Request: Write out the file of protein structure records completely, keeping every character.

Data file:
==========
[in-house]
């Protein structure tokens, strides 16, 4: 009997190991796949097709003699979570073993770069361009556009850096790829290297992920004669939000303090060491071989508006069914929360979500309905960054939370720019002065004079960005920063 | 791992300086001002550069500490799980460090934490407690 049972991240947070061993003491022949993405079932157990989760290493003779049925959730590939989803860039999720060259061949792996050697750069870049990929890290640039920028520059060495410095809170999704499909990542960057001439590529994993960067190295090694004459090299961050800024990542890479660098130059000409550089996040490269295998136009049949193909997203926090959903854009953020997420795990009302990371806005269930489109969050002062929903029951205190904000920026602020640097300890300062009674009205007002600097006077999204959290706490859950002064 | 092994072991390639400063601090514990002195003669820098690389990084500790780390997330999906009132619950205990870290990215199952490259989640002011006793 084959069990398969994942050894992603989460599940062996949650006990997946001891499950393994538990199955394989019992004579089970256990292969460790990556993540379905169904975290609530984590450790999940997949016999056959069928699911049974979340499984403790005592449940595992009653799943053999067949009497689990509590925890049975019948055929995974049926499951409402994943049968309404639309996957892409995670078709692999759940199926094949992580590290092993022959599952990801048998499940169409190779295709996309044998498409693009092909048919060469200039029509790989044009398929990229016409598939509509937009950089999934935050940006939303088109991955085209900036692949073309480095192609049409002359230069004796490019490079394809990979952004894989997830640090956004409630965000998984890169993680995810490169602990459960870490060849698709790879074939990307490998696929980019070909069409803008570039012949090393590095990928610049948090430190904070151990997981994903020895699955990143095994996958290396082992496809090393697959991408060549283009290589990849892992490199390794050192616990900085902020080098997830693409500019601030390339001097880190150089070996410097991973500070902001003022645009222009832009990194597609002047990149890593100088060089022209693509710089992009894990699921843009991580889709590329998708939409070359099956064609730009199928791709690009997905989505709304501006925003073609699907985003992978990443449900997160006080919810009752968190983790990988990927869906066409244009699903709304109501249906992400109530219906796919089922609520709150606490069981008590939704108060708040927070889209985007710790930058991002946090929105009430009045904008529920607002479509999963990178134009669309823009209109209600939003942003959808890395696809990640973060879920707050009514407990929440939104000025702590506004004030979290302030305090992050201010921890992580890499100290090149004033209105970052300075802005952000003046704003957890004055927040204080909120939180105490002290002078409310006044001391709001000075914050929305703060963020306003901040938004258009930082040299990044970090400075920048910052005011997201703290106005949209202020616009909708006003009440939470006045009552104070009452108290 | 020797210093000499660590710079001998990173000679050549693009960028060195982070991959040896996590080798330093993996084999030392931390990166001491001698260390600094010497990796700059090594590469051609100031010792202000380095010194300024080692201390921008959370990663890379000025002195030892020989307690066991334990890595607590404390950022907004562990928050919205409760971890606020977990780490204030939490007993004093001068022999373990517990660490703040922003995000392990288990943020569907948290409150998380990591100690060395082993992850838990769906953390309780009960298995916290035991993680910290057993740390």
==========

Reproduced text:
[in-house]
């Protein structure tokens, strides 16, 4: 009997190991796949097709003699979570073993770069361009556009850096790829290297992920004669939000303090060491071989508006069914929360979500309905960054939370720019002065004079960005920063 | 791992300086001002550069500490799980460090934490407690 049972991240947070061993003491022949993405079932157990989760290493003779049925959730590939989803860039999720060259061949792996050697750069870049990929890290640039920028520059060495410095809170999704499909990542960057001439590529994993960067190295090694004459090299961050800024990542890479660098130059000409550089996040490269295998136009049949193909997203926090959903854009953020997420795990009302990371806005269930489109969050002062929903029951205190904000920026602020640097300890300062009674009205007002600097006077999204959290706490859950002064 | 092994072991390639400063601090514990002195003669820098690389990084500790780390997330999906009132619950205990870290990215199952490259989640002011006793 084959069990398969994942050894992603989460599940062996949650006990997946001891499950393994538990199955394989019992004579089970256990292969460790990556993540379905169904975290609530984590450790999940997949016999056959069928699911049974979340499984403790005592449940595992009653799943053999067949009497689990509590925890049975019948055929995974049926499951409402994943049968309404639309996957892409995670078709692999759940199926094949992580590290092993022959599952990801048998499940169409190779295709996309044998498409693009092909048919060469200039029509790989044009398929990229016409598939509509937009950089999934935050940006939303088109991955085209900036692949073309480095192609049409002359230069004796490019490079394809990979952004894989997830640090956004409630965000998984890169993680995810490169602990459960870490060849698709790879074939990307490998696929980019070909069409803008570039012949090393590095990928610049948090430190904070151990997981994903020895699955990143095994996958290396082992496809090393697959991408060549283009290589990849892992490199390794050192616990900085902020080098997830693409500019601030390339001097880190150089070996410097991973500070902001003022645009222009832009990194597609002047990149890593100088060089022209693509710089992009894990699921843009991580889709590329998708939409070359099956064609730009199928791709690009997905989505709304501006925003073609699907985003992978990443449900997160006080919810009752968190983790990988990927869906066409244009699903709304109501249906992400109530219906796919089922609520709150606490069981008590939704108060708040927070889209985007710790930058991002946090929105009430009045904008529920607002479509999963990178134009669309823009209109209600939003942003959808890395696809990640973060879920707050009514407990929440939104000025702590506004004030979290302030305090992050201010921890992580890499100290090149004033209105970052300075802005952000003046704003957890004055927040204080909120939180105490002290002078409310006044001391709001000075914050929305703060963020306003901040938004258009930082040299990044970090400075920048910052005011997201703290106005949209202020616009909708006003009440939470006045009552104070009452108290 | 020797210093000499660590710079001998990173000679050549693009960028060195982070991959040896996590080798330093993996084999030392931390990166001491001698260390600094010497990796700059090594590469051609100031010792202000380095010194300024080692201390921008959370990663890379000025002195030892020989307690066991334990890595607590404390950022907004562990928050919205409760971890606020977990780490204030939490007993004093001068022999373990517990660490703040922003995000392990288990943020569907948290409150998380990591100690060395082993992850838990769906953390309780009960298995916290035991993680910290057993740390």